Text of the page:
Its “a triumph.” Or something like that. This year, theres no Mobility Developer Conference for Microsoft in Europe.
How anybody can say this is good news—with a straight face—beats me. Its a mark of conspicuous failure.
Look at the schedule for this years TechEd in Amsterdam. We have canal boat trips, we have Longhorn road map presentations, we have SQL Express announced, and we have “mobility tracks” as part of the schedule.
This means (quoth the PR spin merchant) “that mobility is now mainstream.”
No, it doesnt. It means that we have the same number of mobile TechEd sessions here in Amsterdam as we had last year in Barcelona. And it means that the MDC has gone away.
The idea that mobility is mainstream isnt even superficially convincing. Sit through the mobility seminars, and theyre the same as last year, with minor updates. How to develop this or that. For the Windows CE platform, using standard Visual Studio software tools. Fine!—but this is ghettoism. This is like looking at the black folks at the back of the bus in the fifties, and saying theyre “fully integrated.”
The giveaway: When you sit down for the Longhorn road map talk, and ask them about mobility.
I sat through the road map trip, and admired the billboards by the roadside. Here are the buzzwords, kids: Operational Infrastructure. Yum. Information Worker Infrastructure!—goody goods. Application Platform, oh boy, oh boy, oh boy. All these good things … and mobility too?
Drill down: You find “high performance computing” and collaboration, and identity management, and virtualization, and branch office … lots of lovely alphabet soup components. Mobility? “Well, automated deployment services, terminal server …”
I did ask the weary server marketing people whether they were aware of the MDC shift. “Er, well, we dont talk to those people much,” they admitted. Says it all, really.
Mobility isnt something you can patch onto the top of a standard infrastructure, any more than security is. Its got to be built into the architecture. You cant take a system that is designed for sighted people and expect it to work for blind users; the system has to be designed so that the sighted layer is as much of an abstraction as the restricted user layer.
Microsoft deserves kudos, here in Amsterdam, for kicking the keynote off with “George”— a blind programmer. He sat, in the dark, on the huge RAI conference center stage, and explained that this was what it was like for him, all the time. And then, when the lights came up, he showed just how bad it is; and he didnt spare Microsoft.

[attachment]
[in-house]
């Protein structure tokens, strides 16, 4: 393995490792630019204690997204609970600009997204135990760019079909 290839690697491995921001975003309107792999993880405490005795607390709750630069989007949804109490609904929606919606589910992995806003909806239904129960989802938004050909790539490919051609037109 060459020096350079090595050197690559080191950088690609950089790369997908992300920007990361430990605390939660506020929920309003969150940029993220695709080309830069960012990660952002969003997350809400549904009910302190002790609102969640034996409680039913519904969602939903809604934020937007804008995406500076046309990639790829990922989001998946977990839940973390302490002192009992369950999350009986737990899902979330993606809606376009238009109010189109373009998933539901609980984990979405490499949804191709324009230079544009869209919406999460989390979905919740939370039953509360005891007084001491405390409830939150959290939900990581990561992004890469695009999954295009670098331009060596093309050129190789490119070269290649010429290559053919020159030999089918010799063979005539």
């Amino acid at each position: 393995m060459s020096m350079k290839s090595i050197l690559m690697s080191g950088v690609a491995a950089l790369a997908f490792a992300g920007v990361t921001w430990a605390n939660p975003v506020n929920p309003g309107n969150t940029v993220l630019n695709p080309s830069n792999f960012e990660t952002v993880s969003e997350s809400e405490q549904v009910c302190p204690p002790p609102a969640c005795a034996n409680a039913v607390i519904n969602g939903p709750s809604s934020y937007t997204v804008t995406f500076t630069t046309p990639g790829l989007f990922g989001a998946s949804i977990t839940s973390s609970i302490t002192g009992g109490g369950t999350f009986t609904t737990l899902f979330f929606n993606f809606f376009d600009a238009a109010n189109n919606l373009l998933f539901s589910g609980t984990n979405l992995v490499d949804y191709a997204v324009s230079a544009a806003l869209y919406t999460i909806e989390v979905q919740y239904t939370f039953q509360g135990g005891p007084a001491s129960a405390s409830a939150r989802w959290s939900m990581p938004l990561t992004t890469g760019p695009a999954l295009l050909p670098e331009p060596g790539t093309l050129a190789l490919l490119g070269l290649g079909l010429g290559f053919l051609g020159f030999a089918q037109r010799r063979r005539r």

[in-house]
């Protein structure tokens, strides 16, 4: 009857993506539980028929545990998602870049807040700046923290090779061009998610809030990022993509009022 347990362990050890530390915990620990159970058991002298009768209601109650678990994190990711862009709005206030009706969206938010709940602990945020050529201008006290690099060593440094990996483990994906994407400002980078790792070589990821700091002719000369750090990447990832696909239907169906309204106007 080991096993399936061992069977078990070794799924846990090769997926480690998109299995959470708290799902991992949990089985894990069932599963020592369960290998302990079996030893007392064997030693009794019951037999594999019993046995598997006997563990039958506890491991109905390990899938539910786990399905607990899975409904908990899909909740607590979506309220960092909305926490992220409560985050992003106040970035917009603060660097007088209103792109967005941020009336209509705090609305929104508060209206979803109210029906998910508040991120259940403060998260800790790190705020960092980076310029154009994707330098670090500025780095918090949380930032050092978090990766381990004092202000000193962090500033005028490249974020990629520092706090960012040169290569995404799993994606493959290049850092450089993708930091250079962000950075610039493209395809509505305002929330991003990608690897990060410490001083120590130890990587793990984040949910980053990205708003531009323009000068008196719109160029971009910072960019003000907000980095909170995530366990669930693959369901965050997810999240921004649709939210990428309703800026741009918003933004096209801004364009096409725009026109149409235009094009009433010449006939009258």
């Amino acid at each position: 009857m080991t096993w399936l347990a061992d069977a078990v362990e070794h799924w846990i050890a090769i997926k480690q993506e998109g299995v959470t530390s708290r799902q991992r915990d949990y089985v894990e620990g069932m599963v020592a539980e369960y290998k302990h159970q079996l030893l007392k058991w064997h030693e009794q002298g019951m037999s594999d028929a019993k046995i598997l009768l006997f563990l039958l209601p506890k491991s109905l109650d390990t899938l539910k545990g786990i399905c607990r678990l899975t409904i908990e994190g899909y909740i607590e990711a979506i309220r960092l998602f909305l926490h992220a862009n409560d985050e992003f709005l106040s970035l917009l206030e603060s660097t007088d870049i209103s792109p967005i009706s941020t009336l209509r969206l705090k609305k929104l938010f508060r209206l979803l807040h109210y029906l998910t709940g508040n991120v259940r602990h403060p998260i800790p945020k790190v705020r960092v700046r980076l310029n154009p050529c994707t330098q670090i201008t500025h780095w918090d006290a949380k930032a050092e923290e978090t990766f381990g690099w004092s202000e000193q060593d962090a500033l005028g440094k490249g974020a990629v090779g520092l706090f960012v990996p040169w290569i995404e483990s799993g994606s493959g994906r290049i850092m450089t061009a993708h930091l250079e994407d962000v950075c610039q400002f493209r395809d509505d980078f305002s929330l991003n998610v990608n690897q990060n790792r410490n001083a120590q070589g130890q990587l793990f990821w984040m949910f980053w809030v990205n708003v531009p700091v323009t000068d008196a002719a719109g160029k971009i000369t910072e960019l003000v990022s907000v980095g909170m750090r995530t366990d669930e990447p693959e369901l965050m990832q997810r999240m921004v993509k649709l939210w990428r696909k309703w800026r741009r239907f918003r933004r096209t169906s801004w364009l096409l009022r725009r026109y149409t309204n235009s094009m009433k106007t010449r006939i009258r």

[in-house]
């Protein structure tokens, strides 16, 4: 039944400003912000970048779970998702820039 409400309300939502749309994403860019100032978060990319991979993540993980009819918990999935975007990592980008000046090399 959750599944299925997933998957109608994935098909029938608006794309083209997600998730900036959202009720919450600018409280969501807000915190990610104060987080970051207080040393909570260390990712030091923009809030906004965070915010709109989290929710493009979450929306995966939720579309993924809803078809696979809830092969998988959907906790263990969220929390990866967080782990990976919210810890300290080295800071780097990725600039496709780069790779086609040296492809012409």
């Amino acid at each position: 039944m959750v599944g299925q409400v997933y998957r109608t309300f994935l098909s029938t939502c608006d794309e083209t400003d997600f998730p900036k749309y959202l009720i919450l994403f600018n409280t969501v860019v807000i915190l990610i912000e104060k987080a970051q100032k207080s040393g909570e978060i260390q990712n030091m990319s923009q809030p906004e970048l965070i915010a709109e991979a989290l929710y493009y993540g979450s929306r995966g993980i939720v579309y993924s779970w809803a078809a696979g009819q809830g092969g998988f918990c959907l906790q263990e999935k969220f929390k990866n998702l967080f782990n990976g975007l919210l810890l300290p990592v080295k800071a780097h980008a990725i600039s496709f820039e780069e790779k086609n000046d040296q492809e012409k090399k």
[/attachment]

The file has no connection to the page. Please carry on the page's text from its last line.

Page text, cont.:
Software architects simply dont design their frameworks in a way that allows handicapped users to use them. You have to patch them. He showed some apps, but he also highlighted Internet Explorer, which doesnt allow you to move from a “Search” window to the result. Its obvious if you can see!—but it takes about a hundred clicks before you find it if youre using a Braille reader.
Well done, Microsoft, for letting him do that; but the lesson goes deeper than designing software for people without eyes, or without hands. People without desks are the future. Software that blissfully assumes a 100M-bit connection and a 4-megapixel TFT display and a QWERTY keyboard is the rule. Its not just Microsoft; youll find Novell and SAP and Oracle all showing the same blind ignorance of the mobile users requirements, latency problems, bandwidth limitations and device choices.
The failure of Microsoft mobile isnt terminal. On the contrary, its SmartPhone project is promising and has already taught phone designers a lot—but what the mobile user wants isnt a device.
Mobility is a way of thinking, not a phone, not a PDA, not a pocket card scanner. Its the relationship between the user and the users data.
And it certainly isnt a set of reserved seats at the back of the bus for “those funny people without desktops.”